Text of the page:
Being Pregnant Makes You Public Property

Sunday, January 25, 2009

I apparently missed Blog for Choice Day 2009 -- like a missed period, it matters to me. But thankfully, I can still celebrate the 36th anniversary of Roe v. Wade with the Roe vs. Wade Blog-a-Thon because it runs January 21st through the 27th -- which might just be enough time to share some of my most important stories.

Prologue: I was pregnant when I was 35 years old, so my doctor recommended an amnio test. I had the test done just before the holidays that year.

Act One: Naturally when I arrived at the big holiday party at my sister's house, 'everyone' was asking me when I was due and whether I knew if I was having a boy or a girl. When I said it was a boy, of course, every other person countered with how their intuition &/or ultrasound was wrong (for some reason people either want to argue with and/or scare pregnant women -- or touch their bellies as if being pregnant made you public property). But when I countered with the fact that I knew it was a boy because I had an amniotic fluid test the challenges ended.

Eventually the news got around to my sister's mother-in-law, Mary. Now Mary & her family are devout Catholics; my sister converted before marrying into that clan. And it was around that time that I, out of respect for them & desiring to keep the peace, gave up having any religious or political conversations with anyone 'on that side' -- something, unfortunately, none of them have ever been polite enough to reciprocate. So when Mary heard the news, she walked right up to me and confronted me: "Why on earth would you agree to have an amnio test? That could put the baby in danger!"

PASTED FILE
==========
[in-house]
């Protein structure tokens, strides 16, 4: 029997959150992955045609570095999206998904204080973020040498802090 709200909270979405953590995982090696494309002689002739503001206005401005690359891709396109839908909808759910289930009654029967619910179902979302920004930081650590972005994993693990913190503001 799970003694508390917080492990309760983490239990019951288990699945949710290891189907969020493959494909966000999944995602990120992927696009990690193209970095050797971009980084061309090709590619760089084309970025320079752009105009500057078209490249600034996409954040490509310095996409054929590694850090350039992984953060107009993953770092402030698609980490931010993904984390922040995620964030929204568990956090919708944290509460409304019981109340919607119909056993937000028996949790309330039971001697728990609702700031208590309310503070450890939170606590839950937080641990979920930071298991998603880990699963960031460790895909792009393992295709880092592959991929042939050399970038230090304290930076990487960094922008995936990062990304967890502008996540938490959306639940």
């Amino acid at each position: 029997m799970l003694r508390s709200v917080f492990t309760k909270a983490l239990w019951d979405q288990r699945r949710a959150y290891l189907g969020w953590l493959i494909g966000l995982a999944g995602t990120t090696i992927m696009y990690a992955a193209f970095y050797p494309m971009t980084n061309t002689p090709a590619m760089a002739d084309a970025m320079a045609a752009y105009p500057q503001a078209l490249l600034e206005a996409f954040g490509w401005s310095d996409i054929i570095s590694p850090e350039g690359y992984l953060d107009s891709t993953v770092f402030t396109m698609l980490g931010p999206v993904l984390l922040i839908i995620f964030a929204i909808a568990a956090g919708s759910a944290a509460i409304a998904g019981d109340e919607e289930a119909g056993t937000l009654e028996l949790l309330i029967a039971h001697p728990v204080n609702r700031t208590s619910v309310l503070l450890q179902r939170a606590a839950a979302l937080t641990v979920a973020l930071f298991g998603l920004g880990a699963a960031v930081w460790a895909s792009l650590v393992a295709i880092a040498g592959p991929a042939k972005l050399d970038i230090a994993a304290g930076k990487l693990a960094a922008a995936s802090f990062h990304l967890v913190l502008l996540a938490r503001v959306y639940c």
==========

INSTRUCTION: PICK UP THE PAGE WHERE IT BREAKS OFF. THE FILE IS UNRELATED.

I was rather shocked because that's both an attack on my judgment and a rather damn personal question (I mean she might as well have asked me to put my feet in stirrups and examine me right there in my sister's kitchen). But being polite I just replied that due to my age amniocentesis was a standard part of pregnancy protocol, and quite safe nowadays.

But of course, she didn't stop there.

"Well, what could you possibly gain from that? I mean if there was anything wrong with the baby, that's as God wanted it." Pause. And then the accusatory, shame-provoking, "You wouldn't do anything about it..."

A million options for reply popped into my mind...

I could have argued that some conditions detected by amnio could also be corrected in utero.

I could have allayed her fears and stated that at the time I had the amnio, abortion wasn't really an option.

I could have stated that as the mother of one special needs child already, I welcomed the opportunity to, if necessary, prepare myself, my finances and my world for an additional special needs child.

All true things...

But what I wanted to do was tell her how rude she was, that this was not her pregnancy, that this was my business not hers -- and furthermore, she should refrain in general from being so rude as to cram her religious and political beliefs down my throat when for years I had done nothing but politely bite my tongue.

Instead I just demurred that I was only following doctor's orders -- and before she could say anything else, I said that I had to pee again (dramatic sigh) and escaped. And you'd better believe that I kept my eye out for her the rest of the night, and never let her get near me again.

Epilogue: I look back at that time and know that I did the right thing, the proper thing. I took the high road, alright. But by deferring to the polite "let's not upset anyone else here", Mary (and other members of that clan) still feel they have the right to upset me.



The filter is the map; the map is not the territory.


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